I've avoided talking about the Mungiki because I'm terrified of those guys.
Over the past few days I've been thinking about this group of hardworking, industrious and extremely dangerous guys. I've wondered what motivates them, what grievances they have...and what solution could be found to stem the rising insecurity they pause to Central Province and eventually to the country. Like many organizations without a discernible public face, the Mungiki is difficult to figure out. What is clear is that by the gruesome nature of their murderous exploits, they are sending a stern message to us that business will not be as usual until their demands are met.
For starters, it is clear that this group of guys (do they have women in their ranks?) are extremely bitter with a Kenya they feel their forefathers fought for yet they can't even get jobs in. They frown at a government that does not seem to have a solution to their increasing frustrations...where they can't start businesses, can't raise decent families, can't afford the basic necessities of life, yet they see their leaders retire to expansive bungalows in tree-lined streets across the city. Why do we then wonder why they've resorted to tough tactics?
I recently traveled to Nyeri and saw for myself the difficulties some of the youth of that region face. Joblessness. Poverty. Hopelessness. What struck me was the similarity of their plight to what I've often seen in Nyanza, the Rift Valley and Western Kenya. Should I go to Mombasa and other parts of Kenya, I know the story will be the same. In a word, our youth are disillusioned and are ready for a revolution. They are ready to take on the leaders and create a situation where the nation's wealth won't be concentrated in the hands of just a few folks at the expense of everybody else. In fact, what do you expect the Mungiki youth to do when they see the Kenyattas with land the size of Nyanza Province while they coil in squalids? Should they sing Glory Hallelujah? And what should they do when Kibaki used them at the 2007 elections with promises to form the core of the Kenya Army then dumped them? Sing Hail to the Chief? I don't think so.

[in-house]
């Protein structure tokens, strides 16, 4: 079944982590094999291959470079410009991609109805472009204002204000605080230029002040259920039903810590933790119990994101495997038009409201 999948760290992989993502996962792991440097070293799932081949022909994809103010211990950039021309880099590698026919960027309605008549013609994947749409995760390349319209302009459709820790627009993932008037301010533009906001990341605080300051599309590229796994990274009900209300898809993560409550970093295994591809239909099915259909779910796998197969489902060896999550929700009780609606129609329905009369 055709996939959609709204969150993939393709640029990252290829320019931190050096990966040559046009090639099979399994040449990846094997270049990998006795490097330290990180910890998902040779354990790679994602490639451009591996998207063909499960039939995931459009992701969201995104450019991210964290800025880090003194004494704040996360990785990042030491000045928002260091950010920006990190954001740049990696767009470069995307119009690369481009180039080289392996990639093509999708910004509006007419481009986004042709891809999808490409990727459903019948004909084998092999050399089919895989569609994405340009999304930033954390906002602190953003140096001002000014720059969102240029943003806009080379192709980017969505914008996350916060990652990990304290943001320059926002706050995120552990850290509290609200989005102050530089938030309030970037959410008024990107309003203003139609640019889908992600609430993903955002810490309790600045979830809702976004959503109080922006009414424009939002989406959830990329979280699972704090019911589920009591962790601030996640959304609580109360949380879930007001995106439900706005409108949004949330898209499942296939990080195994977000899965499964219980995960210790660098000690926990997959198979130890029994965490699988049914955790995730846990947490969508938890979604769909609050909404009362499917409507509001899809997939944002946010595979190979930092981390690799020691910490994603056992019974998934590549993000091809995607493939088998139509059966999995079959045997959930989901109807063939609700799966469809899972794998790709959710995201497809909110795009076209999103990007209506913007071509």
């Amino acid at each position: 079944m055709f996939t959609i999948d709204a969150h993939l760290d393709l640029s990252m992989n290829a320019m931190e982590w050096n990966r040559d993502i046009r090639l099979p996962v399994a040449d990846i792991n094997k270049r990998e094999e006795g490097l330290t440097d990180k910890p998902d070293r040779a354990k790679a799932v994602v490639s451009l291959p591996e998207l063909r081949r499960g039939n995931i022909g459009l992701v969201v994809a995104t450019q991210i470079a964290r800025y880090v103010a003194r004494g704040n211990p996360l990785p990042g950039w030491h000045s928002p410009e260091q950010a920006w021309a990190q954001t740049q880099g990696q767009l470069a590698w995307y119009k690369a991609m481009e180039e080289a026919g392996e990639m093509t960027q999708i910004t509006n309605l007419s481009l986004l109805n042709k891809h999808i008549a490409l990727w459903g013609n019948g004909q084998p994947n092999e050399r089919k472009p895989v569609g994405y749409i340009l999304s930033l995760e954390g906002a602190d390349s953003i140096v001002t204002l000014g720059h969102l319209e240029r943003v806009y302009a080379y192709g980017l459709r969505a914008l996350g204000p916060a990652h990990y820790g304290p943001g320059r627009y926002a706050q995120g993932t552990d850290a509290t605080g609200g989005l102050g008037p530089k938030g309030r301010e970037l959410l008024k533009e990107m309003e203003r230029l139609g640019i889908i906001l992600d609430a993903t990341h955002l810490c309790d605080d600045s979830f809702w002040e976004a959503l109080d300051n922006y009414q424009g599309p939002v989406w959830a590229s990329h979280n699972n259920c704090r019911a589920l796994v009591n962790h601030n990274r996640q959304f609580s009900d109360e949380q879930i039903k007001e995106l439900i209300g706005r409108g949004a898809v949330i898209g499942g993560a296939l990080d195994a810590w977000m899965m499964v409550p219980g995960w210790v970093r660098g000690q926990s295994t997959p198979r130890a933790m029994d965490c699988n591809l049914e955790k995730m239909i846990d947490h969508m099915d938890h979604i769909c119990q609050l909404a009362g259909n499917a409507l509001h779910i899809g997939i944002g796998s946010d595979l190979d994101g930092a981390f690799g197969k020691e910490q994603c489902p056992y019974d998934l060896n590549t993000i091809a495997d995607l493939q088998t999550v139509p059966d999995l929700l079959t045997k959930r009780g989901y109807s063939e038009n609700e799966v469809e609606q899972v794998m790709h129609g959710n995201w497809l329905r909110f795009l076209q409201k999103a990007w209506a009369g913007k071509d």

So what's the way forward?
Me thinks the time has come for the Mungiki to spread its wings across Kenya. I say so because this nation is ready for a revolution and I have seen that the Mungiki has the capability and the zeal to make it happen. What the Mungiki leaders need to do is broaden the scope of their mission to include liberating Kenya from the bondage of elitism and inheritance politics. They must act to keep Kenya from falling into the hands of Uhuru, Gideon, Jimmy and other big-name kids. By so doing, they'll be creating a level playing field for tough girls like Martha Karua and untainted brilliant men who've been kept from running for office by a system that glorifies sycophancy and ridicules penniless courage.
I abhor the murderous tactics of the Mungiki, but I'm also aware that we all take them seriously because of their success at intimidating communities. I hope they can turn their attention to using that success to free this nation.
My word to the Mungiki is...don't kill the small man. The small does not ride in a guzzler Mercedes or Prado. The small man does not live in a gated bungalow. And as sure as the sun rises in the East, the small man does not eat in the Serena and Safari Park. Those are the toys of your enemy!
I know the Mungiki can be the new Mau Mau against the black rulers who've turned out to be even worse than colonial rulers. I personally think it's time to give our brothers from Central Province a chance to kick the hell out of this deaf system. Shake the system by going after the toys.
Go get them, folks!